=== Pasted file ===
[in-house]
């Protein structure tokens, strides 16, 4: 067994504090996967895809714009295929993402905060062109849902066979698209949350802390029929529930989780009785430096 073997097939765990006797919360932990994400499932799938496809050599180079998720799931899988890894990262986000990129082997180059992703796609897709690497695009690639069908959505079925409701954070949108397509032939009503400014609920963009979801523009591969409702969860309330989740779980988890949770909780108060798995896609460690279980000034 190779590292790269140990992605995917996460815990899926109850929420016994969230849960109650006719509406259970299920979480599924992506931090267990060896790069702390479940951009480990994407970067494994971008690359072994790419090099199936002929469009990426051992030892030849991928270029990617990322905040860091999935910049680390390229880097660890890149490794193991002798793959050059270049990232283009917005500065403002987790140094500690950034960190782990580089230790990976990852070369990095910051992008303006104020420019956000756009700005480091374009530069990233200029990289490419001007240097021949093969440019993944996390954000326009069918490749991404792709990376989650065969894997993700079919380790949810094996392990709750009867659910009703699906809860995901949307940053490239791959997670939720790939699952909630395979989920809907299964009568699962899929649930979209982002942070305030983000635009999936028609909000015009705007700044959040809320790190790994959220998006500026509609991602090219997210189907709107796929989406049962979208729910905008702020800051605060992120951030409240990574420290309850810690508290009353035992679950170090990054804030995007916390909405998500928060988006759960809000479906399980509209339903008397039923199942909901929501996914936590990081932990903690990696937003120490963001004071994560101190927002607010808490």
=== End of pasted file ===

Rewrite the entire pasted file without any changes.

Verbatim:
[in-house]
């Protein structure tokens, strides 16, 4: 067994504090996967895809714009295929993402905060062109849902066979698209949350802390029929529930989780009785430096 073997097939765990006797919360932990994400499932799938496809050599180079998720799931899988890894990262986000990129082997180059992703796609897709690497695009690639069908959505079925409701954070949108397509032939009503400014609920963009979801523009591969409702969860309330989740779980988890949770909780108060798995896609460690279980000034 190779590292790269140990992605995917996460815990899926109850929420016994969230849960109650006719509406259970299920979480599924992506931090267990060896790069702390479940951009480990994407970067494994971008690359072994790419090099199936002929469009990426051992030892030849991928270029990617990322905040860091999935910049680390390229880097660890890149490794193991002798793959050059270049990232283009917005500065403002987790140094500690950034960190782990580089230790990976990852070369990095910051992008303006104020420019956000756009700005480091374009530069990233200029990289490419001007240097021949093969440019993944996390954000326009069918490749991404792709990376989650065969894997993700079919380790949810094996392990709750009867659910009703699906809860995901949307940053490239791959997670939720790939699952909630395979989920809907299964009568699962899929649930979209982002942070305030983000635009999936028609909000015009705007700044959040809320790190790994959220998006500026509609991602090219997210189907709107796929989406049962979208729910905008702020800051605060992120951030409240990574420290309850810690508290009353035992679950170090990054804030995007916390909405998500928060988006759960809000479906399980509209339903008397039923199942909901929501996914936590990081932990903690990696937003120490963001004071994560101190927002607010808490």